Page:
Generation of a set of conditional analog-sensitive alleles of essential protein kinases in the fission yeast Schizosaccharomyces pombe

Max F Perutz Laboratories, University of Vienna, Vienna, Austria.
Cell cycle (Georgetown, Tex.) (Impact Factor: 4.57). 10/2011; 10(20):3527-32. DOI: 10.4161/cc.10.20.17792
Source: PubMed


The genome of the fission yeast Schizosaccharomyces pombe encodes for 17 protein kinases that are essential for viability. Studies of the essential kinases often require the use of mutant strains carrying conditional alleles. To inactivate these kinases conditionally, we applied a recently developed chemical genetic strategy. The mutation of a single residue in the ATP-binding pocket confers sensitivity to small-molecule inhibitors, allowing for specific inactivation of the modified kinase. Using this approach, we constructed conditional analog-sensitive alleles of 13 essential protein kinases in the fission yeast S. pombe.

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Available from: Eva Miadokova, Oct 10, 2015
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    ABSTRACT: In the fission yeast Schizosaccharomyces pombe, meiosis is inhibited by the protein kinase Pat1, which phosphorylates and inactivates Mei2, an RNA binding protein essential for the initiation of meiosis. When diploid cells are deprived of nutrients, they initiate a cascade of events leading to the inactivation of Pat1 and entry into meiosis. Strains carrying the temperature-sensitive pat1-114 allele are forced to enter into meiosis when shifted to the non-permissive temperature, independently of the ploidity of the cell. This system has been extensively used, since it is possible to achieve a highly synchronous meiosis, which is a must for any molecular or microscopic approach that aims to decipher the mechanisms governing meiosis. Here, we have designed a new system to obtain a similarly synchronous meiosis, but independently of temperature shifts. Thus, by introducing a mutation in the ATP pocket of Pat1, we have generated a protein kinase that, in the presence of small specific inhibitors, can be inactivated. This results in forced entry into meiosis without the need of a temperature shift, minimizing the introduction of heat shock or any other stress responses along the meiotic waves of transcription.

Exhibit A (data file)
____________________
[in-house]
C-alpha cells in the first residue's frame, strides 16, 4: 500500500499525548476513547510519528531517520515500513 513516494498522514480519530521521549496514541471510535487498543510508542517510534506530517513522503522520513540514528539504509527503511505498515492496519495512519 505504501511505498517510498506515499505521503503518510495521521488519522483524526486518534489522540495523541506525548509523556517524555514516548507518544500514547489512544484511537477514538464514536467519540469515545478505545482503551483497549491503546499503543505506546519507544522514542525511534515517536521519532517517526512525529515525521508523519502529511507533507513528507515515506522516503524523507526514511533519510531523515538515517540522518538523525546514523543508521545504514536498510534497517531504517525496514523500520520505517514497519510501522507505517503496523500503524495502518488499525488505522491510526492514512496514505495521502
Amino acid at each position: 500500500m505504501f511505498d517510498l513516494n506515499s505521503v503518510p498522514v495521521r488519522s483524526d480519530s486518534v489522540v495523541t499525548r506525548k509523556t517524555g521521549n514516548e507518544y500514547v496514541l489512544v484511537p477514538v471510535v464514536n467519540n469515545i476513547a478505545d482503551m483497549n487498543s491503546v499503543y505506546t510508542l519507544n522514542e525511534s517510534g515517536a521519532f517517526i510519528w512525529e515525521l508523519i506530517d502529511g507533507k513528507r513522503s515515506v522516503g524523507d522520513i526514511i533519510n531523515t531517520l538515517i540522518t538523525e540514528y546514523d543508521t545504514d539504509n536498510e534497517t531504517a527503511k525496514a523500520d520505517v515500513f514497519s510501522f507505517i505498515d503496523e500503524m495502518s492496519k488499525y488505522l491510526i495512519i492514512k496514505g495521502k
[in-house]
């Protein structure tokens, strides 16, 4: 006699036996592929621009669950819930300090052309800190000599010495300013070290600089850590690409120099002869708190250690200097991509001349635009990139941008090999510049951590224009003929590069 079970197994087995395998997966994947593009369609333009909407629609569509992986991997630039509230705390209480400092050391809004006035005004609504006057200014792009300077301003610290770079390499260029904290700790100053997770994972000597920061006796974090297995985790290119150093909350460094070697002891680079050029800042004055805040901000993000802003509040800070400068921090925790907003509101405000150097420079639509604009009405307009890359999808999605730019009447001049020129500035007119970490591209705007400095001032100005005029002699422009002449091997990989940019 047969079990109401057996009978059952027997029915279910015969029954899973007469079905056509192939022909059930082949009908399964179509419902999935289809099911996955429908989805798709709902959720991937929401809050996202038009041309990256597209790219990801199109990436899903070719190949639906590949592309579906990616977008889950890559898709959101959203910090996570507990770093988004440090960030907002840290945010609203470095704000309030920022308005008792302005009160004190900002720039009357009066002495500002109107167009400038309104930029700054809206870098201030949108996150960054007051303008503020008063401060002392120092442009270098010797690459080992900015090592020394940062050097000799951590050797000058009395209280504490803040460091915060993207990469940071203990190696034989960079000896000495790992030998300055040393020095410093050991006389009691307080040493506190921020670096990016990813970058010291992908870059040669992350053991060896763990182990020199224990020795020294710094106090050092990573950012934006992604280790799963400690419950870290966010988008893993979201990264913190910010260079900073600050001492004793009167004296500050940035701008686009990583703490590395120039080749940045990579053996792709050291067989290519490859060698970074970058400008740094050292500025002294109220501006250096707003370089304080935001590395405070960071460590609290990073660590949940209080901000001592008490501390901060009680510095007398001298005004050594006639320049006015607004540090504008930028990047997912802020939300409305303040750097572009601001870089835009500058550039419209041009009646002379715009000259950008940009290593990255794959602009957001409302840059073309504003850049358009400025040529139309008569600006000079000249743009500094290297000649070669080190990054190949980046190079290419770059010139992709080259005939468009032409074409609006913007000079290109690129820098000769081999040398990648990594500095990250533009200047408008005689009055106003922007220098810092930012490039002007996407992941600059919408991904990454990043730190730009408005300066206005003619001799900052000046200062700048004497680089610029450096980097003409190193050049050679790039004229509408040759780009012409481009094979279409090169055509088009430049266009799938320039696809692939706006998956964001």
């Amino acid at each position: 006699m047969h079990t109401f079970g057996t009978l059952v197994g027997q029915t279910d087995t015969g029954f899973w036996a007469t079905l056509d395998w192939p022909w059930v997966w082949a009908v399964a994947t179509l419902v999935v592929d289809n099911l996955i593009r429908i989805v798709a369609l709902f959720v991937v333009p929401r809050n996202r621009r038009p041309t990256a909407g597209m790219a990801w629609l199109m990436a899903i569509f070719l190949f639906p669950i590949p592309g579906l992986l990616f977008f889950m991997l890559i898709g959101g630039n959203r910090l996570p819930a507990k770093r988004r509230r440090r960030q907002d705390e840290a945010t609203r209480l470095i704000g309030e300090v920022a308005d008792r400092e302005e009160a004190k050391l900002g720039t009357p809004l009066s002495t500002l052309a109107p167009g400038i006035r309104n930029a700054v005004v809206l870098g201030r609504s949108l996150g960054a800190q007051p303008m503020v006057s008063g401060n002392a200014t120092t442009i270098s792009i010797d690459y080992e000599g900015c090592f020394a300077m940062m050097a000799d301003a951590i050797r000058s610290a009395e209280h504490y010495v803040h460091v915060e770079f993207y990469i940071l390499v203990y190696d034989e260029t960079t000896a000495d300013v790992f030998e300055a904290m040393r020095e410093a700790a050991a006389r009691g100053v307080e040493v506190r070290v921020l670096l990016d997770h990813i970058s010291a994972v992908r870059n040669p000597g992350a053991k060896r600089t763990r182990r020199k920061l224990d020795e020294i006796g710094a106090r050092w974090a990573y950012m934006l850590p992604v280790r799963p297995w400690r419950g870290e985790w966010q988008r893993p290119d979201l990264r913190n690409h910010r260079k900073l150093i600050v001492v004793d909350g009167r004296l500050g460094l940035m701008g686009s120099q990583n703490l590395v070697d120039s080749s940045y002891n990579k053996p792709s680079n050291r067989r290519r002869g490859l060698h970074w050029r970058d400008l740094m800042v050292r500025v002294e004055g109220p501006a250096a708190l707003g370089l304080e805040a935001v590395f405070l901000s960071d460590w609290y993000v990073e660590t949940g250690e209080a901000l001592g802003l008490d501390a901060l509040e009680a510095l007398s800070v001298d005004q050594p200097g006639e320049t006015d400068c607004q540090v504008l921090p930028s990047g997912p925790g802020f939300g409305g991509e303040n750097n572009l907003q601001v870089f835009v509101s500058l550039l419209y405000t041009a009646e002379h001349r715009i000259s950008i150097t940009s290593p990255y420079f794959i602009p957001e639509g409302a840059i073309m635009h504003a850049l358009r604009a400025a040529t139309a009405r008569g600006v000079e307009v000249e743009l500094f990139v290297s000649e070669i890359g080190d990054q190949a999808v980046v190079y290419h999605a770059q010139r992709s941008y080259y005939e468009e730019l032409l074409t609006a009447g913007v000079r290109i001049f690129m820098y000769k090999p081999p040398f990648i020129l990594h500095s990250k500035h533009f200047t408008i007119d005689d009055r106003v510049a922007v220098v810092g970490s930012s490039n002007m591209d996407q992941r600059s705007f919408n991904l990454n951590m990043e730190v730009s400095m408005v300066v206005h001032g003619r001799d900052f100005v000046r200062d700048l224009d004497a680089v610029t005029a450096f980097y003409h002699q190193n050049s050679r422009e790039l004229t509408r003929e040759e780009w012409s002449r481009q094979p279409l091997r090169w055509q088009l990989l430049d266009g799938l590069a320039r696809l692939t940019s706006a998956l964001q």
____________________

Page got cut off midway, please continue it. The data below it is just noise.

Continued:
Cell cycle (Georgetown, Tex.) 04/2012; 11(8):1621-5. DOI:10.4161/cc.20051 · 4.57 Impact Factor
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    ABSTRACT: To study meiosis, synchronous cultures are often indispensable, especially for physical analyses of DNA and proteins. A temperature-sensitive allele of the Pat1 protein kinase (pat1-114) has been widely used to induce synchronous meiosis in the fission yeast Schizosaccharomyces pombe, but pat1-114-induced meiosis differs from wild-type meiosis, and some of these abnormalities might be due to higher temperature needed to inactivate the Pat1 kinase. Here, we report an ATP analog-sensitive allele of Pat1 [Pat1(L95A), designated pat1-as2] that can be used to generate synchronous meiotic cultures at physiological temperature. In pat1-as2 meiosis, chromosomes segregate with higher fidelity, and spore viability is higher than in pat1-114 meiosis, although recombination is lower by a factor of 2–3 in these mutants than in starvation-induced pat1+ meiosis. Addition of the mat-Pc gene improved chromosome segregation and spore viability to nearly the level of starvation-induced meiosis. We conclude that pat1-as2 mat-Pc cells offer synchronous meiosis with most tested properties similar to those of wild-type meiosis.
    Cell cycle (Georgetown, Tex.) 04/2012; 11(8):1626-33. DOI:10.4161/cc.20052 · 4.57 Impact Factor
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    ABSTRACT: Comment on: Cipak L, et al. Cell Cycle 2012; 11:1625-32 and Guerra-Moreno A, et al. Cell Cycle 2012; 11:1620-4.
    Cell cycle (Georgetown, Tex.) 05/2012; 11(9):1755-6. DOI:10.4161/cc.20314 · 4.57 Impact Factor
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